White Discharge

Knowing the difference between normal discharge and infections

The Healthy Vagina - The vagina serves as a passageway between the outside of the body and the inner reproductive organs. The pH balance of the vagina is acidic, which discourages infections from occurring. This acidic environment is created by normally-occurring bacteria. A healthy vagina produces secretions to cleanse and regulate itself, similar to how saliva cleanses and regulates the environment of the mouth. These vaginal secretions are normal vaginal discharge. Any interference with the delicate balance of vaginal secretions sets up an environment conducive to infection.

Normal Vaginal Discharge - All women have some vaginal discharge. Normal discharge may appear clear, cloudy white, and/or yellowish when dry on clothing. It may also contain white flecks and at times may be thin and stringy. Changes in normal discharge can occur for many reasons, including menstrual cycle, emotional stressors, nutritional status, pregnancy, usage of medications - including birth control pills, and sexual arousal.

Effects of the Menstrual Cycle - The menstrual cycle affects the vaginal environment. You may notice increased wetness and clear discharge around mid-cycle. The pH balance of the vagina fluctuates during the cycle and is the least acidic on the days just prior to and during menstruation. Infections, therefore, are most common at this time.

Signs of Abnormal Discharge - Any changes in color or amount of discharge may be a sign of a vaginal infection. Vaginal infections are very common; most women will experience some form of a vaginal infection in their lifetime. If you experience any of the symptoms below, this may be a sign of vaginal infection:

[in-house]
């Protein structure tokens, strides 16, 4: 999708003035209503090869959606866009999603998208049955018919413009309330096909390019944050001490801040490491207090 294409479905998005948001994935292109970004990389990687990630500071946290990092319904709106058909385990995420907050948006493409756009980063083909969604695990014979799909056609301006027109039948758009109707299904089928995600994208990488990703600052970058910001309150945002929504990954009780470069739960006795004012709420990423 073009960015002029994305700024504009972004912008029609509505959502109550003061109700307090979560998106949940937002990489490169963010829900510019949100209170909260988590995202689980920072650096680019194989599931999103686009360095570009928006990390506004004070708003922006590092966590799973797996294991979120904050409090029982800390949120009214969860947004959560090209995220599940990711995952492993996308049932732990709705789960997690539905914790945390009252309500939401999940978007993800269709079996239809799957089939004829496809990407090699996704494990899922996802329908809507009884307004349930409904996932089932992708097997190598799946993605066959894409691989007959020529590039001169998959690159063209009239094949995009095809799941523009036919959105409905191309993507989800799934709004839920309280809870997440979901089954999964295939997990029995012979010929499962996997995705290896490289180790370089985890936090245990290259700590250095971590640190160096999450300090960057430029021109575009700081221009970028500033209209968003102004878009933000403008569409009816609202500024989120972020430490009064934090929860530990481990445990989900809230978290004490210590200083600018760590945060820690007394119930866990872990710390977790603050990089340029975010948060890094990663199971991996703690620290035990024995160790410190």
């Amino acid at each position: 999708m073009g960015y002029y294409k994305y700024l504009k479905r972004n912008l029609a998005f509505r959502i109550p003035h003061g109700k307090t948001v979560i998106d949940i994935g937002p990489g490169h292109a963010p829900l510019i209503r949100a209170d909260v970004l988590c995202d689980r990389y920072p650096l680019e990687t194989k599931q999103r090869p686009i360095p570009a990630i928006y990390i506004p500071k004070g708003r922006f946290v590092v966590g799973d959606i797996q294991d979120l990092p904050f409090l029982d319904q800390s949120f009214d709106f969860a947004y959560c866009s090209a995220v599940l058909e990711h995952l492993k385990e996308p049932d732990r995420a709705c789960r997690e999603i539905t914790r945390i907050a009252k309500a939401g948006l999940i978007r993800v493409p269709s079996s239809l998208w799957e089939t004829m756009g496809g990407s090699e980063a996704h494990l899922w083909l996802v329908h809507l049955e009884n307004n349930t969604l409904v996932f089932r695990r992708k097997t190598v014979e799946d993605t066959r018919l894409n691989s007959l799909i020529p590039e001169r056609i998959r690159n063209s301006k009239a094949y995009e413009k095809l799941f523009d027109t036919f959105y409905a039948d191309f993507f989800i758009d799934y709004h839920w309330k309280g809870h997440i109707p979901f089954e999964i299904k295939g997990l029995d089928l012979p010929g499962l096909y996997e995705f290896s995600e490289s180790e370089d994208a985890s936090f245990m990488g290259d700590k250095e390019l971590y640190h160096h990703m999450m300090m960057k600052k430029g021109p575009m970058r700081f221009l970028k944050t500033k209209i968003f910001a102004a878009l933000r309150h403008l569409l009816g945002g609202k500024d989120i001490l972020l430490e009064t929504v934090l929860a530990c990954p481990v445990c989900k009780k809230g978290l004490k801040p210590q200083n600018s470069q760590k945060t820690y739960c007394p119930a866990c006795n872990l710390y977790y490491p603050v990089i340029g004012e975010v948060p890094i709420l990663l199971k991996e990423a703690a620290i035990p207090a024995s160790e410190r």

• Discharge accompanied by itching, rash or soreness
  • Persistent, increased discharge
  • Burning on skin during urination
  • White, clumpy discharge (somewhat like cottage cheese)
  • Grey/white or yellow/green discharge with a foul odor

Outlined below is basic information on three common vaginal infections

Bacterial Vaginosis - The exact cause of bacterial vaginosis is unknown. Similar to a yeast infection, there is an overgrowth of bacteria, and the delicate balance of the vaginal environment is upset when these bacteria occur in increased amounts. Recurrence of bacterial vaginosis is common and bacterial vaginosis can coexist with other vaginal infections. Women that have multiple partners or receive oral intercourse are at an increased risk of acquiring bacterial vaginosis.

Signs and Symptoms

  • Increased amount of discharge
  • Grey/white, thin, watery discharge
  • Foul/fishy odor with discharge
  • Increased odor to discharge immediately after intercourse

Nearly half of the women with bacterial vaginosis don't display any symptoms.


There is no over-the-counter treatment available. There are two treatment options with metronidazole (Flagyl) - an oral antibiotic or a topical antibiotic cream. Metronidazole can cause nausea and darkening of urine. Alcohol consumption should be avoided while on this medication, and for 48 hours after treatment, due to possible alcohol intolerance, which can result in nausea and vomiting. If you are using the vaginal antibiotic preparation, it must be used daily.